It’s also important to consider making your own investments once the divorce is final. “I’ve asked women in consult if they have a wealth advisor, and they’ll answer that they will just continue to use their husband’s advisor,” Lisa says. “There’s nothing wrong with that, but this is an opportunity to create your own financial team and build your own individual independent relationships.”
Support for Emotional Issues
In the final session, Jessica discusses dealing with a hostile spouse, helping your family cope with the stress of divorce, and rebuilding self-esteem. She covers ways to tell your children about an impending divorce; how you would tell a 5-year-old is different from how you would discuss it with a teenager, for example. Tough topics such as talking about adultery with your children are included, too.
Getting practical tools for handling emotional upheaval is critical, even for women who feel prepared. Everyone has heard that divorce is stressful, but many don’t realize that divorce triggers trauma and grief, akin to losing a loved one. “It is the death and loss of a life you once thought would last forever,” Lisa explains. “Even if you are the initiator, there is still an unknown life ahead. Though you may be hopeful about that new life, letting go of the old one is still traumatic.”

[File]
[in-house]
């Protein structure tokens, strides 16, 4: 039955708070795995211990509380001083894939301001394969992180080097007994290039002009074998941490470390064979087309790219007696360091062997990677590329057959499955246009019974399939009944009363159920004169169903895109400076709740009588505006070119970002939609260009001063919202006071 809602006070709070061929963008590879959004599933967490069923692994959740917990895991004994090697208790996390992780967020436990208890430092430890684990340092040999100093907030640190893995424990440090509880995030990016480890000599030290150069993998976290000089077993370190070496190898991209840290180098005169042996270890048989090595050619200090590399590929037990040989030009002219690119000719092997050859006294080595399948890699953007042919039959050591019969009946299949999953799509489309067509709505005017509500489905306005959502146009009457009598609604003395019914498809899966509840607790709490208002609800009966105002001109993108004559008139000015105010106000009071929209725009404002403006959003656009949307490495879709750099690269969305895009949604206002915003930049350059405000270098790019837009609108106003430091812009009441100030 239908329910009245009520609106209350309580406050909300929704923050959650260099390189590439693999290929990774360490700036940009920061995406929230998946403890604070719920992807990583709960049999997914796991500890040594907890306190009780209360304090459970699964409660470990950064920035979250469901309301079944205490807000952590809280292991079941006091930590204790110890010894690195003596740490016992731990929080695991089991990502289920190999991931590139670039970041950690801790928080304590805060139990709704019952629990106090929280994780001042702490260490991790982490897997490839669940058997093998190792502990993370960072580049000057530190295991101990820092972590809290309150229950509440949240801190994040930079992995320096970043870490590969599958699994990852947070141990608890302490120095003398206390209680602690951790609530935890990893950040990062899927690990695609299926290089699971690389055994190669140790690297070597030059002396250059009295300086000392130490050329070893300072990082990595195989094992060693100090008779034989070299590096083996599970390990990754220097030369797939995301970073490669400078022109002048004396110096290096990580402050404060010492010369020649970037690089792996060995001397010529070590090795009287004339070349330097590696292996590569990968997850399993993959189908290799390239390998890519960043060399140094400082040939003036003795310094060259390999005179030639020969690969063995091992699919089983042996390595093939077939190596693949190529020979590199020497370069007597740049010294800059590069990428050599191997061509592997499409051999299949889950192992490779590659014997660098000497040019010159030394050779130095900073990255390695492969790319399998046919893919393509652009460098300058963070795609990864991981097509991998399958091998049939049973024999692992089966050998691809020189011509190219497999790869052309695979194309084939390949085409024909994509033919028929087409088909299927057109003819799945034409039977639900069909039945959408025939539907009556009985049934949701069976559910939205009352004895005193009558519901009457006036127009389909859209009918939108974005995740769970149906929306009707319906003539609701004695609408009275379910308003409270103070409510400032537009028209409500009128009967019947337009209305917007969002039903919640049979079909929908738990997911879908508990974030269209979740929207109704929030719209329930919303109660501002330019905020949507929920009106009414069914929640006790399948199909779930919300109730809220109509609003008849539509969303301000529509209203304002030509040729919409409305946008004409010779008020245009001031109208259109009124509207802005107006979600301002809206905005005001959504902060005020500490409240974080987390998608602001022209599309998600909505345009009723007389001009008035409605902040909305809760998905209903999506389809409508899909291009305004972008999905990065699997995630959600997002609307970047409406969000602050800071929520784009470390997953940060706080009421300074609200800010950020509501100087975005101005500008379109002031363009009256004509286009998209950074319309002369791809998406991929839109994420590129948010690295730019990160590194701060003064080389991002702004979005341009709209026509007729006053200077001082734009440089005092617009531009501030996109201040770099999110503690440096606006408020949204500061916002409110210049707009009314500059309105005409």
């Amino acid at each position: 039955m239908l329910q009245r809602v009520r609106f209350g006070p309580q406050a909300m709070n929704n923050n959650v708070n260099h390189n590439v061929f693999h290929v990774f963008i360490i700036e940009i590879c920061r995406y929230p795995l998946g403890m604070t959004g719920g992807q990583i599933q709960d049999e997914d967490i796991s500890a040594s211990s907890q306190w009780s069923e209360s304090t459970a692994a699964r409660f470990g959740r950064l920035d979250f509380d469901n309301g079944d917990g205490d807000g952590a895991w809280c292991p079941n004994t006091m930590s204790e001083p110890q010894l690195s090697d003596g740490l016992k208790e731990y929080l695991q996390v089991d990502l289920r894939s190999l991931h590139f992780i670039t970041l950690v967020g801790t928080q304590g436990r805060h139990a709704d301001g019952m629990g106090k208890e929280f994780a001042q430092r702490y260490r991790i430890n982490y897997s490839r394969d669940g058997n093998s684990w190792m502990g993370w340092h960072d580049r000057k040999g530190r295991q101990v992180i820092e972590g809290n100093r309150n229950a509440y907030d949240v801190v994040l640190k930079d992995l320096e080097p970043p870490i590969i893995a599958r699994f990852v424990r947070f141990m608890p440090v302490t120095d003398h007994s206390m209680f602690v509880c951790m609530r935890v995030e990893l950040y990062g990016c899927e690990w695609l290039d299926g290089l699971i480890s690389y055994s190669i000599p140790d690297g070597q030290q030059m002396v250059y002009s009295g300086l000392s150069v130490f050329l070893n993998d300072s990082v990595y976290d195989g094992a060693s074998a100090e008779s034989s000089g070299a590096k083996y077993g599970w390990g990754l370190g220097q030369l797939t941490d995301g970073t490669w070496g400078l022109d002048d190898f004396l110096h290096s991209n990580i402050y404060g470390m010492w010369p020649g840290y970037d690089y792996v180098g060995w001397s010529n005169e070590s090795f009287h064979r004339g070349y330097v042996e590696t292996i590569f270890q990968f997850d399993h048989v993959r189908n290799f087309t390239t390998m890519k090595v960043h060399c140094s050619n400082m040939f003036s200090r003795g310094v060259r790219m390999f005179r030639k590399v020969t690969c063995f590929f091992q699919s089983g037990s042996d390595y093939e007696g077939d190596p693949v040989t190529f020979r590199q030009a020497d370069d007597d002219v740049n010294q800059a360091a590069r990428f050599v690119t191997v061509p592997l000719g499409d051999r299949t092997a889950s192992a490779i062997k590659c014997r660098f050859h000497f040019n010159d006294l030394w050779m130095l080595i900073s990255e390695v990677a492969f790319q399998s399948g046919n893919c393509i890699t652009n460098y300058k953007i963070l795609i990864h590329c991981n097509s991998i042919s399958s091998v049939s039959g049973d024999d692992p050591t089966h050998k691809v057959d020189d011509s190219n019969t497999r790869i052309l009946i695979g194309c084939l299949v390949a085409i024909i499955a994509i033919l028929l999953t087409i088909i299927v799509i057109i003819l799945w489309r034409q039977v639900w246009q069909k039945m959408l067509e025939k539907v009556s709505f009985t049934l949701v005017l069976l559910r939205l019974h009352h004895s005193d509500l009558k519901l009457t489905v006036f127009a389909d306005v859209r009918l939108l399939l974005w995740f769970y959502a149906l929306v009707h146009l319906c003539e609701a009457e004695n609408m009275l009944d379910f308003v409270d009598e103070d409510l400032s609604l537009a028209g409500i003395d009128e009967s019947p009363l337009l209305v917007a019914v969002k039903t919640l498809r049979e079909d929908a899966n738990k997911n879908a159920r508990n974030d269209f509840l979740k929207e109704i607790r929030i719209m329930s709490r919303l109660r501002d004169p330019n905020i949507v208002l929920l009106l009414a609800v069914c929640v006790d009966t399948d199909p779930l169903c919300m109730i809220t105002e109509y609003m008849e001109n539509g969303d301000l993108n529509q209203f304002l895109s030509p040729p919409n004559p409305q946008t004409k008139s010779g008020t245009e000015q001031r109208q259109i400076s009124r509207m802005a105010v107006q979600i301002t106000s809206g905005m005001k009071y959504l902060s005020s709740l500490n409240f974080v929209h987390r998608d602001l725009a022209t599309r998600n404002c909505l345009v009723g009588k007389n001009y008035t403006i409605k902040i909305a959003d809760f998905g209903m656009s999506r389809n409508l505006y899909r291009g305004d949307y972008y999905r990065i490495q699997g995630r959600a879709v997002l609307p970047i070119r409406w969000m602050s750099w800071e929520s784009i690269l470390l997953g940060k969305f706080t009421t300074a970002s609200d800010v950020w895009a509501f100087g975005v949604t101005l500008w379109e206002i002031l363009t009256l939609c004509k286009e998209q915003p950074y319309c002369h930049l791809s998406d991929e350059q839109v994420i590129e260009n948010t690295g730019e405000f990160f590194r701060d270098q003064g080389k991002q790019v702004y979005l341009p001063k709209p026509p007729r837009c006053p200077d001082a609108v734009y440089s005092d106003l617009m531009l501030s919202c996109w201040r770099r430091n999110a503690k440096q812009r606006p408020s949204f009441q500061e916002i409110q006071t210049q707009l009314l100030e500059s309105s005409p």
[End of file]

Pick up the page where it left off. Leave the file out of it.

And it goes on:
The hope for women attending the workshop is that they will get a broad amount of information without having to schedule multiple consultations or pay multiple large fees. The cost of the Second Saturday™ workshops is $35; Lisa estimates that one consultation with one expert can run to several hundred dollars. “We don’t sugarcoat the cost or the time involved,” says Lisa. To help with preparation, attendees leave with resource materials, including checklists of items a woman should gather in a safe place before starting divorce proceedings. This helps reduce both anxiety and legal costs because you can give your attorney the right information to get started immediately. The checklist is also designed to help a financial advisor determine an appropriate settlement.